Sunday, January 15, 2012

How NOT To Run a Food Truck Festival: A Lesson in Planning

The January 14 Street Eats Festival at Salt River Fields had all the promise of a great family and foodie event. Unfortunately, it fell short in several areas, as evidenced by Yelper's reviews (here and here), news site reader comments, local news reports and my own on-site observations.*

What I liked...
  • Ample parking.
  • Beautiful grassy field. As venues go, this was a great place to be outside.
  • Music. As we headed toward our first food truck, I was boppin' to the live vocals of an Elvis sound-alike.
  • Julie Ray of Tucson Food Trucks holds the Street Eats festival vendor map. Photo by Kim M. Bayne of Street Food Files.Variety of food trucks and cuisines. Yes, this is what they publicized and this is why we came.
  • Food truck vendors who...
    • planned ahead by scheduling food deliveries from the outside at selected times
    • handed out free samples while customers waited in those long, long lines
  • Thank goodness.
    • Rows of clean portable toilets with hand sanitizer. Granted, that's a typical outdoor event amenity, but at least I didn't have to worry about simple things, like taking care of bodily functions.
    • Cleaning crew. I noticed someone with a trash picker stick and a bucket, keeping the ground tidy. Then again, it's probably on that list of things an event organizer should do anyway.

Missed Opportunities
What I would have liked, too...
  • More food-related merchandise in the booth area, less crapola. Tie-dyed t-shirts? I didn't come all the way out here to buy something I can get at every other festival. Yuck. So much for sticking to a theme.
  • Roaming beverage and snack vendors. Yes, I could have asked folks to hold my place in the food truck line and run over to a side table to stand in another line to buy a bottle of soda. To be honest, I longed to be greeted by a beer keg on a golf cart, like the one seen at Tucson's Tanque Verde Swap Meet.
  • Roaming entertainers. Families had a few options for keeping kids occupied, but not if they were stuck waiting in those crazy lines. How about tweeting a month prior with a call to Phoenix-area family-friendly buskers? A balloon twister would have made a killing.
  • More seating and shaded areas. I couldn't figure out if a few food trucks brought their own tables and chairs or if those items were put out by the event organizers. I didn't ask and it didn't matter. There was not enough seating for even a small fraction of the crowd. Some standing-only tables around the field and a few tented seating areas would have been nice.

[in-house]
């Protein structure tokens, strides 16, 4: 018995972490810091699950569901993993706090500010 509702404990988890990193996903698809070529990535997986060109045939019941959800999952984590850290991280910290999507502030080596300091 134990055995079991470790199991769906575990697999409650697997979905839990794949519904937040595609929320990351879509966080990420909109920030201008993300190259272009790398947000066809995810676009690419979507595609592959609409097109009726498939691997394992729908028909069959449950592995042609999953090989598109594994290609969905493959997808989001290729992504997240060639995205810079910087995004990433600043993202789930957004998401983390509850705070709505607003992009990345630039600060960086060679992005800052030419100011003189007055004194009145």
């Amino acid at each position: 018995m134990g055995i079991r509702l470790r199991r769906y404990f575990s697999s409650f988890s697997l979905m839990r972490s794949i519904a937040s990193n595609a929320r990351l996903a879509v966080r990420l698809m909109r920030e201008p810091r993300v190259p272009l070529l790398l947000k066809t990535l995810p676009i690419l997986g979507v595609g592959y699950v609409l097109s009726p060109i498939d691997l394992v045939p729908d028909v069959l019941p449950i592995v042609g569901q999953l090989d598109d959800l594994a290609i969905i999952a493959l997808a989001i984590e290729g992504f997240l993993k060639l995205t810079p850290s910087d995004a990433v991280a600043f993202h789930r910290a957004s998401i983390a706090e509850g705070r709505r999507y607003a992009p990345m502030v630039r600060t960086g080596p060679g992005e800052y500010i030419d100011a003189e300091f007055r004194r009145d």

Major Fails
What should have never happened...
  • No apparent cap on ticket sales. Did the organizers really need to run a GroupOn deal? The event was obviously "over-sold" on many levels, which resulted in...
  • The event was obviously "over-sold" on many levels.
  • Ridiculously long lines. Yeah, I know...I'm repeating myself. Okay, I get it. Go to a huge public event and this is what you should expect. Meanwhile, I keep thinking that everyone should be able to eat eventually. (deep sigh)
  • Inconsistency reigned. December press claimed, "Each truck will offer sample-size and full-size portions of their specialties." Nope, I don't think so. Every food truck had a different idea. The sample-sized portions we were able to buy at Jamburrito were tasty and we were glad we ordered multiples. I got the impression the organizers did a poor job of briefing food truck owners completely, if at all, or even getting any sort of agreement on what would be offered.
  • "Nickel-and-dime-me" vibe. What exactly did attendees get for the $10 entry fee?

Worst Case Attendee Scenario
Thank goodness this did not happen to me...
  • Arrive at about one or two o'clock.
  • Pay $5 for parking.
  • Wait in line to buy a $10 admission for each person in your group.
  • Wait in line for 45 minutes to get fed then...
  • Watch in frustration as your chosen food truck announces it has run out of food and is closing your line.
  • Look around desperately for another line, knowing you won't get any food for at least another 45 minutes, if at all.
Now that would have sucked, which, apparently, it did for many attendees and their hungry families. Sorry, event organizers. Better luck next time year.
Twitter posts about Scottsdale Street Eats Food Truck Festival 2011

Additional Reading

*Note: Julie Glaser Ray (Tucson Food Trucks), Jennifer Nodal Vasko and Kim M. Bayne (Street Food Files) carpooled from Tucson to the Street Eats Food Truck Festival in Scottsdale, Arizona. At the event, they met up with David Aguirre (Dinnerware Artspace). The opinions expressed in this blog post are those of SFF writer/editor Kim M. Bayne.